Award for Justice Reporting
Julie K. Brown of The Miami Herald and two New York Times reporters, Michael Schwirtz and Michael Winerip, will share the George Polk Award for Justice Reporting for uncovering appalling evidence of guards brutalizing inmates at correction and detention facilities. The officers acted with impunity even when the abuse led to profound injury and death.
Brown found that a 50-year-old inmate who died in custody at the Dade Correctional Facility had been locked in a hot shower and scalded to death. Her reporting further established that police, prosecutors, and a medical examiner had abetted prison authorities in covering up that case and others across Florida. Top officials were replaced, dozens of guards were fired, fresh approaches to incarcerating the mentally ill have been undertaken, and criminal investigations are underway as a result of the reporting.
“Behind bars, a brutal and unexplained death”
“At a violent Florida prison, a death foreshadowed”
“For allegedly brutal prison guard, day of reckoning arrives”
Schwirtz and Winerip exposed a pattern of abuse of inmates—some beaten while they were handcuffed—in New York City’s jail complex on Rikers Island, using records and interviews to compile 129 instances of serious injury at the hands of frontline officers and supervisors in a single year. They reported that officials cleansed an audit of its most damning instances of brutality and curtailed other probes at the behest of an influential union chief who shut down the entire court transportation system one morning so an inmate scheduled to testify against officers could not appear. These and other revelations have spurred resignations, dismissals, new investigations, and a Justice Department lawsuit seeking to place city jails under federal oversight.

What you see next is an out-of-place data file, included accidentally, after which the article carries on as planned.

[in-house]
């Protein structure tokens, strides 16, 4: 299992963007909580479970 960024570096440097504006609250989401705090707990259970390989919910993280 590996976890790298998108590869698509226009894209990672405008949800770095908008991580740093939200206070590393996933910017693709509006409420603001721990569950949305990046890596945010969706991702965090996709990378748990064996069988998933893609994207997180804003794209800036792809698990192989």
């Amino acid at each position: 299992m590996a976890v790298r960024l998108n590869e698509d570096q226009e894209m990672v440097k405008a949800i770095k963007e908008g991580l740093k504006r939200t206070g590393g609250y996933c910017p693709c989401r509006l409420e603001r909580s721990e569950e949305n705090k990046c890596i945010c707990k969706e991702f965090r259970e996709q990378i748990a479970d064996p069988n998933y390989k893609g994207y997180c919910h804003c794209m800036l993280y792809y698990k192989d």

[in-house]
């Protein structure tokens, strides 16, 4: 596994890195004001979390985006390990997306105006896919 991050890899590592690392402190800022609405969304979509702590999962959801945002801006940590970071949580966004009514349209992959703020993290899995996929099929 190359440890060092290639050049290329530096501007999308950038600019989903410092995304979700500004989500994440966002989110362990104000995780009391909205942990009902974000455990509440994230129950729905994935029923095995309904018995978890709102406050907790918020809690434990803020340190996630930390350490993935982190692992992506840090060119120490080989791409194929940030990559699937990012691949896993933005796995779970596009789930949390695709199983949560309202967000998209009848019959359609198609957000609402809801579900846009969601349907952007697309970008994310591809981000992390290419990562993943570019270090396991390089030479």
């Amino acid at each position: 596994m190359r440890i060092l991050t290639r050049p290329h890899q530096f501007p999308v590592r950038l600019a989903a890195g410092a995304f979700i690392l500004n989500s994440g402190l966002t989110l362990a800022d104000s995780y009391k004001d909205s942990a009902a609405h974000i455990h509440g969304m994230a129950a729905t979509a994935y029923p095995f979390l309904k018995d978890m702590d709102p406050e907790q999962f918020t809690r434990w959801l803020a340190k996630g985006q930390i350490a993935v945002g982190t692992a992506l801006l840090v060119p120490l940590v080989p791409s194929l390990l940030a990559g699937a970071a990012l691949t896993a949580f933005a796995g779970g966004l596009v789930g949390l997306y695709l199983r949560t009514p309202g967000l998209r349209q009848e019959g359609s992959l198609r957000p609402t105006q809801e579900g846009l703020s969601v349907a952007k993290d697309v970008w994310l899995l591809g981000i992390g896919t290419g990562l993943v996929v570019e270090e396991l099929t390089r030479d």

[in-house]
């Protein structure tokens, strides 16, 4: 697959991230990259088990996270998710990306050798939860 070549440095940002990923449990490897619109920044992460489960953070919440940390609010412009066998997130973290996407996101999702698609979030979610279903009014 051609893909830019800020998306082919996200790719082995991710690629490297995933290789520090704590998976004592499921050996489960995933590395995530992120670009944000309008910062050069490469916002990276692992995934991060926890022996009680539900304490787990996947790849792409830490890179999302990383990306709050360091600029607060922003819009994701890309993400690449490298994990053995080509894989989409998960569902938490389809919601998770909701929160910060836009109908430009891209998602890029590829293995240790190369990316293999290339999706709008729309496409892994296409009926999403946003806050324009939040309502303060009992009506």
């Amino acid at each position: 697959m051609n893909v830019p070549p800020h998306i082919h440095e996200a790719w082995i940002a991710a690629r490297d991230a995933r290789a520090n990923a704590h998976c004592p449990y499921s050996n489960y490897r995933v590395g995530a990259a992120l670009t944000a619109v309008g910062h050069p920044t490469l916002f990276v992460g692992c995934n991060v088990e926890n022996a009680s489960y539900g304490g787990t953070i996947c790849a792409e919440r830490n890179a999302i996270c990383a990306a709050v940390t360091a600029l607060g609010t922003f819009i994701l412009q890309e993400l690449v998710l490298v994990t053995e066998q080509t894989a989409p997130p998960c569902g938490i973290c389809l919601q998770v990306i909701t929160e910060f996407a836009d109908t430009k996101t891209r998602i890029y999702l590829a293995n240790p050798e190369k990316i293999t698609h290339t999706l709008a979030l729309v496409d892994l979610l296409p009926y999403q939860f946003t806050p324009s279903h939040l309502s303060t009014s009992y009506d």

“Rikers: Where Mental Illness Meets Brutality in Jail”
“Report Found Distorted Data on Jail Fights at Rikers Island”
“At Rikers Island, Union Chief’s Clout is a Roadblock to Reform”
Award for Local Reporting
The George Polk Award for Local Reporting will go to Tim Novak, Chris Fusco, and Carol Marin of The Chicago Sun-Times for dogged investigative reports in the face of considerable resistance by police and prosecutors over a 10-year-old homicide case involving a nephew of Richard M. Daley, the former Chicago mayor and Cook County state attorney. Their reporting reopened the case and led to a guilty plea by the former mayor’s nephew. A special prosecutor affirmed Sun-Times’ accounts that the killer had been shielded from prosecution in what amounted to an elaborate conspiracy.
“The Killing of David Koschman”
Award for State Reporting
Four reporters at The Post and Courier in Charleston, S.C.—Doug Pardue, Glenn Smith, Jennifer Berry Hawes, and Natalie Caula Hauff—will receive the George Polk Award for State Reporting for “Till Death Do Us Part,” a five-part series on the domestic abuse deaths of 300 women in the past decade—one every 12 days. They uncovered a culture of violence in South Carolina, where male abusers face a maximum of 30 days in jail for brutalizing a woman but up to five years in prison for cruelty to a dog. The state has 65 county animal shelters but just 18 safe houses for battered women. The Post and Courier‘s reporting began after the Violence Police Center called South Carolina’s rate of male-on-female homicides the worst in the nation. Their work evoked a strong response from state political leaders vowing reforms. The Center for Investigative Reporting consulted on and provided funding for this project.
“Till Death Do Us Part”